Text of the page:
Have you ever thought “my kid couldn’t possibly do that” just to find out that he can and he did? Sometimes kids do, well, bad things. Sometimes they’re difficult. But your kid’s behavior is neither driven by “badness” nor is it a sign of bad parenting. Rather, it’s a sign that you’re not speaking the same language. Here are a few tips to help you hit it off.

1 | Get on the same wavelength

You know how sometimes you’ll say something totally innocent and someone else will take your remarks as a personal attack? Well, sometimes it happens even with our own kids. Despite speaking a common language, family members may have different interpretations of family dynamics and behavior.

In other words, families in which members are not the same wavelength have higher levels of tension because of the different ways in which they interpret the same thing. What you perceive as concern, your kid may define as intrusiveness. Being on the same wavelength means making sure your kids understand why you do the things you do, but it also means being able to understand why they act like they do. It also means being clear about your expectations.

Being on the same wavelength means being receptive to your kid’s point of view even when it differs with your own, and being big enough to own even your smallest mistakes.

2 | Your child’s temperament matters

Researchers from the University of Washington found that tailoring parenting styles to kid’s personalities had a significant impact on behavior.

Over a period of three years, the researchers observed how 214 kids interacted with their mothers in the home environment. They observed issues such as everyday conversations, common problems, and conflict (for instance, resistance to homework or chores). They also analyzed parenting styles and focused on issues such as warmth, negativity, autonomy granting, and guidance. Kids’ anxiety and depression levels were also measured and their personality traits identified. The kids were nine years old when the study began.

The researchers came to the following conclusions:

  • The kids’ whose mothers were warm and encouraged them to be independent had less anxiety and depression, but only if these kids had good self-control
  • The kids who had good self-control but whose parents were over-controlling and provided them with few opportunities to cultivate independence had higher levels of depression and anxiety
  • The kids who had poor self-control were less anxious when their mothers provided more structured environments and less autonomy
  • If the mothers of kids with poor self-control skills provided little control, the kids’ anxiety doubled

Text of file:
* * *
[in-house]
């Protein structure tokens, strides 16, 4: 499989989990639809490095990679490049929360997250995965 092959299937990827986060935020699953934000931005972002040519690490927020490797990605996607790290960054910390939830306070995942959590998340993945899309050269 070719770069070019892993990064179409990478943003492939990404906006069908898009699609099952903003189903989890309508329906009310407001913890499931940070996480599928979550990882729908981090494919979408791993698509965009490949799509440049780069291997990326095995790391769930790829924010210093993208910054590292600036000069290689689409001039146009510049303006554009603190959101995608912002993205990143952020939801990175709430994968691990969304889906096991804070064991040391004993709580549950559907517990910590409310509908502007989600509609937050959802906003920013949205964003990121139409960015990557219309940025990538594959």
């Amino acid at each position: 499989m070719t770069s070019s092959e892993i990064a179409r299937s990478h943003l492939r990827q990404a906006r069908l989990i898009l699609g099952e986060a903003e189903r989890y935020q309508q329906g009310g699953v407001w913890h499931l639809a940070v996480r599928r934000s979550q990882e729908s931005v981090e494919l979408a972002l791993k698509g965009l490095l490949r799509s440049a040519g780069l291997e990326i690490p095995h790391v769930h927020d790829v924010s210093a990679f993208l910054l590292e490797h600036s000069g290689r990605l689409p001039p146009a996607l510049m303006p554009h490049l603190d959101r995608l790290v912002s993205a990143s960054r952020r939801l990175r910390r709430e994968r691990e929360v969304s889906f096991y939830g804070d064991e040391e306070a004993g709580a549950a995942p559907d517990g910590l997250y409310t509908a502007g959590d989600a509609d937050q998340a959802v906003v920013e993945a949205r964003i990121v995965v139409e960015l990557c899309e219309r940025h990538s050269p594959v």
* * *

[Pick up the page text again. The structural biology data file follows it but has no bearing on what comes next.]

• Maternal negativity increased depression among kids low in fear

As the study shows, parenting styles are more likely to have an impact on kids’ behavior if they are tailored to their personalities.

3 | Parenting is a relationship

Relationships thrive when there’s mutual respect. They thrive when all concerned parties feel appreciated and heard. How we treat our kids speaks volumes about how we view our relationship with them.

Much evidence suggests that adopting a positive discipline approach improves kids’ well-being and behavior and also strengthens the parent-child bond. Positive and intentional parenting approaches can enable parents to use discipline techniques without negatively affecting kid’s development outcomes.

4 | Don’t forget that emotions are a big deal

It is now widely accepted that kids’ inability to manage their emotions explains much of their “misbehavior.” Indeed, much like adults, kids find it hard to communicate about complex issues. When you use age-appropriate strategies to help your kid identify his emotions, you help cultivate his emotional intelligence. You teach her that it is normal and okay to have emotions, but also that each and every one of us can learn to control our emotions. Evidence suggests that kids who have learned to regulate their emotions have lower levels of depression and anxiety.

5 | Need for professional help

In the study cited above, the researchers from the University of Washington found that kids’ temperament may render them vulnerable to certain behavioral problems, regardless of parenting. In other words, despite your best intentions, you might be unable to help your kid. When you lack the necessary skills and resources to help, turning to a skilled professional can help both you and your kid get over difficult moments. Remember that seeking help is a sign of strength, not weakness.